Luckily for the both of us, I can talk so when Mum became too weak to hold a conversation, I would describe what my kids were doing and how much they missed Sunday’s at Nana’s house last year. I taught the nurses exactly how she liked her pillows and what time she wanted her breakfast and how she liked her curtains opened at night so she could wake to the morning light and how the ice-cream they would bring her was her favourite part of the day so please don’t forget it.
I was so grateful for her friends Monica and Peter who lived in the same village and who visited every day, sometimes twice a day. Her sister Alison came and I watched Mum brighten and contribute to memories of their childhood. Maria came straight from the airport to see Mum. My sister in law flew down from Auckland for the day which I so appreciated. I kept my brothers informed just as they had done for me.
And then our dreams of months quickly became days and then minutes. My Mum died on the 25th of August, 2017. I was by kneeling by her bed, holding her hand and telling her how much she was loved. My brothers were on their way to New Zealand when it happened. James was in India and Anthony was on a train to Sydney airport to catch his flight when I talked to him. He said “I am not coming for Mum anymore, I am coming for you Suz.” Just as James had done the day before when we guessed he wouldn’t make it. And then in that room, I became the one with the phone and the worst news of my life to share.
I realise that a blog is not the place to tell this story but for me it is. Firstly because never one to give a compliment, Mum told me over and over again that she loved what I wrote last year and that she would read it and re-read it. And also because I can’t yet speak about this to all of my wonderful friends who have called without reliving it. Not yet anyway.
There are finally, things to be grateful for. I am grateful that over the last year, my brothers and I are closer than ever and that made my Mum very happy. With busy lives and families of our own, not to mention all living in different countries, it can be difficult to maintain ties but we are more committed than ever to doing just that. I am grateful that when Mum felt too ill to speak, I could put the phone to her ear and she could hear her sons tell her that they loved her and watch her tell them that she loved them too. I am grateful that I have a husband that can take a call in the middle of the night with me saying that I need him to bring our three kids, after looking after them for 3 weeks, to New Zealand for their Nana’s funeral and he does not waiver. No wonder Mum sang his praises whenever she had the chance. And to my children who arrived after traveling for 29 hours the day before their Nana’s funeral, grateful doesn’t even begin to describe it. I watched Poppy hand out funeral programs and Tate give a bible reading with his cousin and Emma, at only 11, stand stoically and help carry her Nana’s casket out of the church. And to the nurses, Liz and Moira and Heidi and Liz and Grace who cared for Mum and for me, I want my children to know your names because you are part of Mum’s story. Thank you so very much. And to all of our friends and family that came to pay their respects, you made the day better by being there.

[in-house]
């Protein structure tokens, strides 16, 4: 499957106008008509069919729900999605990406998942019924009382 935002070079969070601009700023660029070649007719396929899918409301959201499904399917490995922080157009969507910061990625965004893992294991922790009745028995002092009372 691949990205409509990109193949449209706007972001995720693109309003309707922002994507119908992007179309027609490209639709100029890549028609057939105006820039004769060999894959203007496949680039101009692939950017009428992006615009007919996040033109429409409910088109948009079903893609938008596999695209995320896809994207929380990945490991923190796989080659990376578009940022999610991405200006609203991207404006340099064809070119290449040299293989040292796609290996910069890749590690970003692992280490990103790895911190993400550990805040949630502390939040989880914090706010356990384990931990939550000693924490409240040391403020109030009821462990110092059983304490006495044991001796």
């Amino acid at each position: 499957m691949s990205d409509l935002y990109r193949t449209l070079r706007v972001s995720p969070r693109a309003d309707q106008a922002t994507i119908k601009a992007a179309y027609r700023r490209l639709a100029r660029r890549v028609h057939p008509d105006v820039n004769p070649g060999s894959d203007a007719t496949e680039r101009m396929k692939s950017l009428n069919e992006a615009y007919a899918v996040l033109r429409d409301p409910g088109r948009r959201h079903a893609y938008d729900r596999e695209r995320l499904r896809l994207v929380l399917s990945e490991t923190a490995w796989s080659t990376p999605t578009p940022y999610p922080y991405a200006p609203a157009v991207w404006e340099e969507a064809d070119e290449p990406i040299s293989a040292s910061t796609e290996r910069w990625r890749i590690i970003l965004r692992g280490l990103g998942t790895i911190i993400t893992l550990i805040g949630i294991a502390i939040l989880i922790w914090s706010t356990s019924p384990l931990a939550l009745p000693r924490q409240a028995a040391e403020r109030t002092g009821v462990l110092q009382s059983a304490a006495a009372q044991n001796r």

I will be forever grateful to be my Mother’s daughter. She was one hell of a woman whom I can only imagine is enjoying a gin and tonic with all of her loved ones that went before her.
Cheers, to the good times.
Your full time daughter